I already learnt how to knit when I was about 8 -- my grandmother taught me. It came back without Valerie showing me a single stitch. I just looked at the row of loops and my body remembered what to do. Our muscle memory is truly amazing, isn't it?

Wednesday, October 27, 2010

You know you're in a City when . . .

you have to run "Lockdown Drills" while substitute teaching, instead of "Fire Drills"

a car drives into the side window of your local grocery store and it doesn't make the news

you start to recognize the tags of your local graffiti artists

its a surprise to bump into anyone you know on the street

if you can walk there in under 15 minutes, its faster to walk than to drive

Saturday, October 23, 2010

A New Toy and Cake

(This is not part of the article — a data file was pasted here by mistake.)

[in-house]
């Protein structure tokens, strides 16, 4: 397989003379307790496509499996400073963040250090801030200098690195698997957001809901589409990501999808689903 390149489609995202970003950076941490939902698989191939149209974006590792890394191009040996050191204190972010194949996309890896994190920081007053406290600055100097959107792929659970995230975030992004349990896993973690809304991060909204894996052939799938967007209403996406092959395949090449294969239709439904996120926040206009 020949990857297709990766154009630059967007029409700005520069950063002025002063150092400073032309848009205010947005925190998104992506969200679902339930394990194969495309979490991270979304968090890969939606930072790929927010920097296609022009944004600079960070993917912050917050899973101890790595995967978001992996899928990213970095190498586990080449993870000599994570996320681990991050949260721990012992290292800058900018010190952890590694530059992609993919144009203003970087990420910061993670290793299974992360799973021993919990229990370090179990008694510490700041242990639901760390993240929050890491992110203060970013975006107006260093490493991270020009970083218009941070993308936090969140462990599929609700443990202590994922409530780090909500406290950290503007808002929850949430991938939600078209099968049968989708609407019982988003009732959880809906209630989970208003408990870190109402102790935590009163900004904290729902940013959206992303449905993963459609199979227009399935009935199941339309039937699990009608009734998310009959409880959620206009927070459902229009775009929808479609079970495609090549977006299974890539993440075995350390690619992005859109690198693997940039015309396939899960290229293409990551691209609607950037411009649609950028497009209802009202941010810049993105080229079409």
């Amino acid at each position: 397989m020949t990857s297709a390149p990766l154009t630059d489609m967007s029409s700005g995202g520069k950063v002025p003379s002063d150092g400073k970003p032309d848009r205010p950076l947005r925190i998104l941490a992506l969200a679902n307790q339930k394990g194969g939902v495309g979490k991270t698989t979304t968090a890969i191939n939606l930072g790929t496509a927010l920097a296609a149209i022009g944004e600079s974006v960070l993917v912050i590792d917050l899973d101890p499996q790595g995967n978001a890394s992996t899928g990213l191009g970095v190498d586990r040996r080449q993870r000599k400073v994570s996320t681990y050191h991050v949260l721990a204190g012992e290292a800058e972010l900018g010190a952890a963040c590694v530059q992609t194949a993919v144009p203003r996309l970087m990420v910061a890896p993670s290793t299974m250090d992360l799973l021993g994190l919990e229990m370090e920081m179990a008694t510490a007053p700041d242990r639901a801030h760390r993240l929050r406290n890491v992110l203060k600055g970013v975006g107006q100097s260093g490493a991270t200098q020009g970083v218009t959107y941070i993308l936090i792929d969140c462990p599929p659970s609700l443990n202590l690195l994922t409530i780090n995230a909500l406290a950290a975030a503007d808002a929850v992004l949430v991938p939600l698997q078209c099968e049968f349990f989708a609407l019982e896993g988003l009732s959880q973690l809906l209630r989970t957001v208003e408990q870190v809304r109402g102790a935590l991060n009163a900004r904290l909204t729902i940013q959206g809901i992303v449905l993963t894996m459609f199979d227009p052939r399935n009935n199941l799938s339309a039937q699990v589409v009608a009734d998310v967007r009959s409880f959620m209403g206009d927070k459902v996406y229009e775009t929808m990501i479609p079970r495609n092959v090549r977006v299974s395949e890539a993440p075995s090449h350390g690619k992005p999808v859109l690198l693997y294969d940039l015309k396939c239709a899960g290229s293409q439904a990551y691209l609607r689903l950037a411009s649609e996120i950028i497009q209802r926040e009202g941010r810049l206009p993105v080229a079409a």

I got a new toy this week that has helped me just about "finish" my little creative space in the living room. As you can see, I have my teeny tiny design wall and inspiration board hung up (two Ikea magnet boards, one covered with batting), a little clothes line for postcard and photos and such and the upper squares a little more sorted. But check out that sloppy ironing board! Since my original, blue ironing board cover got trashed (when I absent mindedly rotary cut a block on top of it and it became a victim of late night sewing mania), I have been trying to decide what to do with my ironing board. I had it wrapped up in this fabric with some batting underneath for a while, then I had it bare for a while, then I put a well folded old sheet under this fabric and wrapped it up again. The problem is that its not really portable this way. And since this fabric is the same stuff I used on Emma's nursing pillow, Emma got hungry and cranky every time I went to sew because it reminded her of lunch. I finally decided that action had to be taken.